How to help your Spaniel with Firework night stress

October 21, 2021
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Do you have a Spaniel or Spaniel mix puppy at home that’s never experienced fireworks before?

Perhaps you have a rescue Spaniel or Spaniel mix who is already uncertain of their new home and you’re worried about fireworks?

Maybe your dog is noise sensitive and you want to know the best way to help keep them comfortable during a noisy time?

Or perhaps your dogs are fine with noise but you want to make sure you’re doing everything you can to keep your Spaniel happy?

Perhaps you have a hyperactive Spaniel and you want to tire them out before firework night so that they can try to settle amongst the noisy outside activity?

Or you just have a new puppy that you want to make sure is happy with the noise from the beginning?

There’s a reason our dogs can be quite scared of noises, especially when it comes to fireworks. It’s because their ears are extremely noise sensitive.

Did you know that our dogs can hear four times greater than us as humans?[1]

Do you ever wonder how your Spaniel or Spaniel cross knows as soon as you’re about to open a packet of crisps, even if you’re in a completely different room?

Now think about how loud the explosion of a firework can be for us!

With bonfire night just around the corner, and fireworks seeming to be more popular now than ever, I want to share with you my advice for helping your Spaniel or Spaniel mix prepare for the noise.

Why does noise affect dogs?

Dog’s can sense changes in the atmosphere, it’s where the phrase ‘a storm brewing’ comes from because just like how we can feel a change in the air around us dog’s can sense when something is going to happen to, you might notice your Spaniel or Spaniel mix change their behaviour or become more wary, or even barky before the noise starts.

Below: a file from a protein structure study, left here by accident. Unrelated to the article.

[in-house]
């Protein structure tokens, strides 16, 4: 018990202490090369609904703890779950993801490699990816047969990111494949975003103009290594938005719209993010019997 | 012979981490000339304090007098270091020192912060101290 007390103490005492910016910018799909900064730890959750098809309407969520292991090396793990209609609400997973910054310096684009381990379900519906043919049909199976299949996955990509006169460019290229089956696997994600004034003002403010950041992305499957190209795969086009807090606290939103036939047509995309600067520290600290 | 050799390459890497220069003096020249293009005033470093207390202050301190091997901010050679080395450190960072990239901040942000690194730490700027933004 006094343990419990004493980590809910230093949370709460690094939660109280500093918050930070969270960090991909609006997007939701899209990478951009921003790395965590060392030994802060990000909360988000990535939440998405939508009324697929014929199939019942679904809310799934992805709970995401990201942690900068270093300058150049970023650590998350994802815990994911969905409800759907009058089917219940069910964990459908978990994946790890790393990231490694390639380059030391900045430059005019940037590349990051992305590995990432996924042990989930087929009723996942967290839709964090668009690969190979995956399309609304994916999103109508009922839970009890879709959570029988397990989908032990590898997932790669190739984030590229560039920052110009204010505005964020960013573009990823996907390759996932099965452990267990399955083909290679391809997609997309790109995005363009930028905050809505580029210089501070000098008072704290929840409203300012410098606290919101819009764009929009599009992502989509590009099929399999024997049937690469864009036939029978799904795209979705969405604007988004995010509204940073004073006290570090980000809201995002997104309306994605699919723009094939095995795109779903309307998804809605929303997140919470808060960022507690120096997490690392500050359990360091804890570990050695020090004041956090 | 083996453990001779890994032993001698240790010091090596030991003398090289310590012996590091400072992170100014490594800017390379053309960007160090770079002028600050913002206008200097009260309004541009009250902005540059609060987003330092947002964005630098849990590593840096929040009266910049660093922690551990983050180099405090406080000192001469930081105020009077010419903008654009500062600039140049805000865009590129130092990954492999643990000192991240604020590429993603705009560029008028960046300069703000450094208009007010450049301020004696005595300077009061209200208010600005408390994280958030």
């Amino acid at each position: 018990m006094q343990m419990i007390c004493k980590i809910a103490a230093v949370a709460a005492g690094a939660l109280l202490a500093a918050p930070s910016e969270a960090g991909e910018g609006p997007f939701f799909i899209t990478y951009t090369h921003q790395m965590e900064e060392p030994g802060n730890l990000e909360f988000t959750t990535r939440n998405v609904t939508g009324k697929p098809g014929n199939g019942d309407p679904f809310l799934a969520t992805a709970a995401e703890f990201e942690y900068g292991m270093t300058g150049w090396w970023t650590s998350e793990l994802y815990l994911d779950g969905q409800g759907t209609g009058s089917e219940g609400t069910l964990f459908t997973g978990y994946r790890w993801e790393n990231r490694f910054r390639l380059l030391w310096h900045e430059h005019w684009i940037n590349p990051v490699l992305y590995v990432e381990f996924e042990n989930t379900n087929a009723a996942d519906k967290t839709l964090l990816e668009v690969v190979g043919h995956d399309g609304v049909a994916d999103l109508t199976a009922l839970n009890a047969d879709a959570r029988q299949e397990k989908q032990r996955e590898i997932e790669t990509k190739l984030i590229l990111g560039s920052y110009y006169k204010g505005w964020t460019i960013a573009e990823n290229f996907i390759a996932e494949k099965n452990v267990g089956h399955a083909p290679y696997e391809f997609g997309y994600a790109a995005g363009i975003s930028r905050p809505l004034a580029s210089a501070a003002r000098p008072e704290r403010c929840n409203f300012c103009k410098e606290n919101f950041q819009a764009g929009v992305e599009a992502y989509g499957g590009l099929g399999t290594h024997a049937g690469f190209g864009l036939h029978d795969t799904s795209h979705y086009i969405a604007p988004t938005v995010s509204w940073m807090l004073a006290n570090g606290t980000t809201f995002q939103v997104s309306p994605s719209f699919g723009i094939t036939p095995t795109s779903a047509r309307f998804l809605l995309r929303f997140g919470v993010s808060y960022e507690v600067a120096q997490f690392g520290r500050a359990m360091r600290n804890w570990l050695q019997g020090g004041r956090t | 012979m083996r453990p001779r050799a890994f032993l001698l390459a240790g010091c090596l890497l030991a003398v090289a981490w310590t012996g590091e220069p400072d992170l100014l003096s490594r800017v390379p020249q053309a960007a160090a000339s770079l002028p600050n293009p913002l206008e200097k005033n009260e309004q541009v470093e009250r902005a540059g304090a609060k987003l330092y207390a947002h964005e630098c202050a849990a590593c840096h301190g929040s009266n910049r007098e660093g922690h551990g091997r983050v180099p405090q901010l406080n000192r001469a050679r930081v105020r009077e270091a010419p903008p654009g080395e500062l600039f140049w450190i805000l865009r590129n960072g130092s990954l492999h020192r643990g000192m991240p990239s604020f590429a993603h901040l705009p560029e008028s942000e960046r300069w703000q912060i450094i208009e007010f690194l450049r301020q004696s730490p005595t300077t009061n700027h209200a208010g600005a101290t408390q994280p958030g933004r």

Surprisingly my noise reactive Spaniel Kobie is usually (fingers crossed!) absolutely fine with the noise, but it has taken lots of training, consistency and patience when fireworks are going on.

On firework night your dog’s anxiety can rocket, and if they go on for a prolonged period of time that means your poor pup is living in a state of anxiety. Be aware of trigger stacking during this time to (when every little thing adds up) your dog may suddenly seem to be more reactive to other dogs/people things they are usually fine with on walks, because they are trigger stacked from the fireworks.

Check out my video here all about Trigger Stacking.

What to do if your Spaniel is very scared of fireworks

If your Spaniel or Spaniel mix is very scared from the fireworks, they can then generalise this fear to anything that predicts them or sounds like them, ie darkness, times of evening, gunshots etc so its important to help them learn the noises are nothing to be scared of. As fear of noises generally gets worse not better on its own.

Your Spaniel may also start to associate being left alone with the loud scary noises of fireworks, so if they are feeling anxious and scared and you’re not around for those evenings they can in some cases develop a fear of being alone. So it is always best to be with them if you’re not sure how they will react.

It can also be helpful to see out how your Spaniel or Spaniel mix is feeling both about being left alone, and with hearing noises by investing in a pet camera so you can see them while you are out.